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Corruption Perceptions Index - Part I - The Good

Dirty money changing hands, Bribery, Corruption
The power of the Grabbing Hand.
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CPI - Part II - The Bad CPI - Part III - The Ugly

The Good, the Bad and the Ugly


Petty corruption

Petty corruption often occurs in private transactions or in public services where officials come into contact with the public, such as in registration offices, police departments, hospitals, state licensing boards, and many other private institutions and lower levels of government.

Corruption Perceptions Index 2020 - Part I (The Good)

Annotated list of countries sorted in descending order by their perception of corruption, published each year by Transparency International.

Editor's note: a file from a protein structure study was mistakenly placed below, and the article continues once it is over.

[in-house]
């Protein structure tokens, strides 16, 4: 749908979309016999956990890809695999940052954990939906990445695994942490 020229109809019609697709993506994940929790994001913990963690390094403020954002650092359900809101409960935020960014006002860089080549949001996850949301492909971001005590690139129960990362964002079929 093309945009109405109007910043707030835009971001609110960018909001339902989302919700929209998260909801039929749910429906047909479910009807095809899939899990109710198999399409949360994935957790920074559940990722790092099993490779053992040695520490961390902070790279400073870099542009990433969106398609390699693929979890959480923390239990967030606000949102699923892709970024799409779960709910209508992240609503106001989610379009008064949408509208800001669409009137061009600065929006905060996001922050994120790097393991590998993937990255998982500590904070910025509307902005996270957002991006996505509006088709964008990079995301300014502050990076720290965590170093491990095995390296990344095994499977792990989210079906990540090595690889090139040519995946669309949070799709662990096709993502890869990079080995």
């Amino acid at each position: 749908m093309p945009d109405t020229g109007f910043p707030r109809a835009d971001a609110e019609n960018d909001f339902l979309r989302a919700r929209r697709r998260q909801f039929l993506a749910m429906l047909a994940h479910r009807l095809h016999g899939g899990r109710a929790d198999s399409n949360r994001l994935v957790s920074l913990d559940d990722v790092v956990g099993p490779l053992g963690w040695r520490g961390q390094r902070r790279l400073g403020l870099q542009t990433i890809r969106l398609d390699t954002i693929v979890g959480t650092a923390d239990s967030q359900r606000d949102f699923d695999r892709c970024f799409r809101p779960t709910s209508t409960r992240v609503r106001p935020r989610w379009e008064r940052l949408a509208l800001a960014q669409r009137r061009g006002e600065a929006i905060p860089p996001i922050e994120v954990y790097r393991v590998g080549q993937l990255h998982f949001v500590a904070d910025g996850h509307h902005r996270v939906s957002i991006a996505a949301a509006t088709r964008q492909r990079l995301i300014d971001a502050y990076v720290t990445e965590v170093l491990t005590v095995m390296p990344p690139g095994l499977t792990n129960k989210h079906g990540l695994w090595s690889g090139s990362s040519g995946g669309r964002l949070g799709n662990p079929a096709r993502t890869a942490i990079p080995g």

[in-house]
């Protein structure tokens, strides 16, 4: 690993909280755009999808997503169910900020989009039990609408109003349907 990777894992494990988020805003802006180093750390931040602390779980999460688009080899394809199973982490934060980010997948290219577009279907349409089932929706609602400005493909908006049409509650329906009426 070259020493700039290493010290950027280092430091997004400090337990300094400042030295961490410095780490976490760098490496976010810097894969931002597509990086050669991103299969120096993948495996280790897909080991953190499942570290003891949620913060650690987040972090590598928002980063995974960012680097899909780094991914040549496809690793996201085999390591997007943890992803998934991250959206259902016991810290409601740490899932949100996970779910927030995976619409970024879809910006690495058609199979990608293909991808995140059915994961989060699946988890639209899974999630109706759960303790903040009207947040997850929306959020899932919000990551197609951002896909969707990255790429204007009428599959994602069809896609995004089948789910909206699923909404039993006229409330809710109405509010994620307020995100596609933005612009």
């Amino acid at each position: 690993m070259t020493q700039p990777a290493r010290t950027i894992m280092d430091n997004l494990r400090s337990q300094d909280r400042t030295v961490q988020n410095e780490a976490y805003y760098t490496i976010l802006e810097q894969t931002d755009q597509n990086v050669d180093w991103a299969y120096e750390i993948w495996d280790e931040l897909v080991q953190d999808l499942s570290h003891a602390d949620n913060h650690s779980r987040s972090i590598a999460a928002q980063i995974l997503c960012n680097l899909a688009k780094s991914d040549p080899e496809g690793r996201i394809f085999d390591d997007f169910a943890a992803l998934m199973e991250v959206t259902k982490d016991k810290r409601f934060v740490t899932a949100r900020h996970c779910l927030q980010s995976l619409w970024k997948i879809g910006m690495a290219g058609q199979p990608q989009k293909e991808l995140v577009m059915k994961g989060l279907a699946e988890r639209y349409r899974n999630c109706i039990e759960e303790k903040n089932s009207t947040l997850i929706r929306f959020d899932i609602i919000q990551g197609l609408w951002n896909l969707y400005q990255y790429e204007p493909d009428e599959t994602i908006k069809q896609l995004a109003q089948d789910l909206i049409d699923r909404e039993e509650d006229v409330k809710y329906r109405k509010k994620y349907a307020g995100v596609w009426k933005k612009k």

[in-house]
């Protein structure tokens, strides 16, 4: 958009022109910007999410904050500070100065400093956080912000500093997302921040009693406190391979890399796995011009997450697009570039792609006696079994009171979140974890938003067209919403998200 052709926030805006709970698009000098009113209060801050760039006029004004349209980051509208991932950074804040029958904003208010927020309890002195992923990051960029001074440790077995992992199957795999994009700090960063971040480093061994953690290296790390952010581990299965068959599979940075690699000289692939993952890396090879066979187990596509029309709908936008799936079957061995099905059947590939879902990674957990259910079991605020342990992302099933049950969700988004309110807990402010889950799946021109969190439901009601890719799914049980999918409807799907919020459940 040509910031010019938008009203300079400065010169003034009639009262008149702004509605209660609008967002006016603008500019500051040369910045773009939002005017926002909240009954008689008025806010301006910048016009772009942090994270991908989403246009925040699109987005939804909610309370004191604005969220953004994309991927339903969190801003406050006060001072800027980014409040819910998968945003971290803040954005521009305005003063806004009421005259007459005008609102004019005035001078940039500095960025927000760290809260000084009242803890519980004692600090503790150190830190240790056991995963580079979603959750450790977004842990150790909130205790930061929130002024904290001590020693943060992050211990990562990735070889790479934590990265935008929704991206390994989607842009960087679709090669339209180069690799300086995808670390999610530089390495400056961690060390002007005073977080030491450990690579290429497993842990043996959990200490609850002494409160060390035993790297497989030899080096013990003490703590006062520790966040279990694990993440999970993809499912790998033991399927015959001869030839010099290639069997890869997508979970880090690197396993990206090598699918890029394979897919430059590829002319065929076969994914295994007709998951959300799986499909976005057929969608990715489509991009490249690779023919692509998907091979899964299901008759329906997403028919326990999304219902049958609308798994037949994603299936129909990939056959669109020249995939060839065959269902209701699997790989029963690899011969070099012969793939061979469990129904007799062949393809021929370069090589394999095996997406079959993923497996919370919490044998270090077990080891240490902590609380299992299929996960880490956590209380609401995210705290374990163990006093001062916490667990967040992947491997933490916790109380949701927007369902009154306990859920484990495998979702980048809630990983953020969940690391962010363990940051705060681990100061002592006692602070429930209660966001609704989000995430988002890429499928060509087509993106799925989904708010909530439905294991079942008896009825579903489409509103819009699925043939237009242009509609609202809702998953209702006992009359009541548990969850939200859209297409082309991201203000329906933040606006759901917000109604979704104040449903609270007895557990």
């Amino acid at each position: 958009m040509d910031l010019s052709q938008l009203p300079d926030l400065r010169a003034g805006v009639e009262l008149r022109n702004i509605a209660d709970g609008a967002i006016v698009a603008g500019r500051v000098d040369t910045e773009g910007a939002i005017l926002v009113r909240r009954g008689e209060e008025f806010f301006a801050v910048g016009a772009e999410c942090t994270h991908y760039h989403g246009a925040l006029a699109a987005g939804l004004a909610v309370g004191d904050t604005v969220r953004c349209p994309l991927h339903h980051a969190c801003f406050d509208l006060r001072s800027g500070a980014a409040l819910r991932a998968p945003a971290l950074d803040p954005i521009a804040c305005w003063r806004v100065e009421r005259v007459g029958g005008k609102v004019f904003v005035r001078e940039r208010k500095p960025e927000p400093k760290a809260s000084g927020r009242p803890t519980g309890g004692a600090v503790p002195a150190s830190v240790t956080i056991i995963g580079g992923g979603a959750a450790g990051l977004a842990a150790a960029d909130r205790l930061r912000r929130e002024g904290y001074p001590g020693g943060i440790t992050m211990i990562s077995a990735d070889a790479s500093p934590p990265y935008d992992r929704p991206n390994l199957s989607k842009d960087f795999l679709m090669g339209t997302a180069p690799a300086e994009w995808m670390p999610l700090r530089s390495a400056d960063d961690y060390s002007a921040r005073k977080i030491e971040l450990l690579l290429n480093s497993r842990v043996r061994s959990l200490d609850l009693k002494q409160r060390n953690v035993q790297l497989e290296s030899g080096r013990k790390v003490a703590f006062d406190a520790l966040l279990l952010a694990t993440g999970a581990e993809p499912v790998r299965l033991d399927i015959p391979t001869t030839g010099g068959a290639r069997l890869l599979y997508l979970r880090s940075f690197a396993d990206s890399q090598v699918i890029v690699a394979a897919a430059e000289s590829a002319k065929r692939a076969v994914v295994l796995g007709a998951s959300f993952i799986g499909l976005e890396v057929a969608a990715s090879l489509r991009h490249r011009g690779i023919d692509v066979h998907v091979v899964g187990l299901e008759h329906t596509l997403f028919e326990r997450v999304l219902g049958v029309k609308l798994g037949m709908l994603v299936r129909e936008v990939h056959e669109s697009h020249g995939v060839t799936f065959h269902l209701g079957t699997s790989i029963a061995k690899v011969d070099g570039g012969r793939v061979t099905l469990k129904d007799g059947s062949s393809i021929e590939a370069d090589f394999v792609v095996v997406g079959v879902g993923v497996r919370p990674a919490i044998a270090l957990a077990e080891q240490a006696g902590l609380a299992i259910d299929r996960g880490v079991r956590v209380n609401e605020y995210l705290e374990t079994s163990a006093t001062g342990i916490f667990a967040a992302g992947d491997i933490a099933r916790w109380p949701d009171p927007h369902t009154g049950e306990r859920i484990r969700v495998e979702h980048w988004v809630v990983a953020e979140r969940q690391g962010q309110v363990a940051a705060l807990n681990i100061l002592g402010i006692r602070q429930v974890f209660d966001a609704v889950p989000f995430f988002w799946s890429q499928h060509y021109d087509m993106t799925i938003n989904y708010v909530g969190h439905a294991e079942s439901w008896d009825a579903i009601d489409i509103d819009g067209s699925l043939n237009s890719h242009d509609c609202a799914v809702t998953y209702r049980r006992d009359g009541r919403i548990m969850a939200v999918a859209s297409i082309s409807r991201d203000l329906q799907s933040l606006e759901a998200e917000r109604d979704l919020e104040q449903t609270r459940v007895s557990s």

The Corruption Perceptions Index ranks 180 countries and territories by their perceived levels of public sector corruption, according to experts and business people.

Worldmap of Countries by Corruption Perceptions Index score
Countries by Corruption Perceptions Index score
Map: A3hxK81s7z

Grand corruption

Grand corruption is defined as corruption that occurs at the highest levels of government in a manner that requires significant subversion of the political, legal, and economic systems.


The lexicon defines corruption as dishonest or fraudulent conduct by those in power, typically involving bribery.
Violations of the common good for personal gain are corrupt.

The forms of corruption are manifold and manifest themselves in lobbying, extortion, nepotism, influence peddling, bribery and embezzlement, and sexual exploitation, to name a few.

Other forms of corruption are known as State capture, Parochialism, Rent-Seeking, Political Patronage and Neopatrimonialism.

The challenge of corruption is no less dangerous than terrorism.
Barham Salih, President of Iraq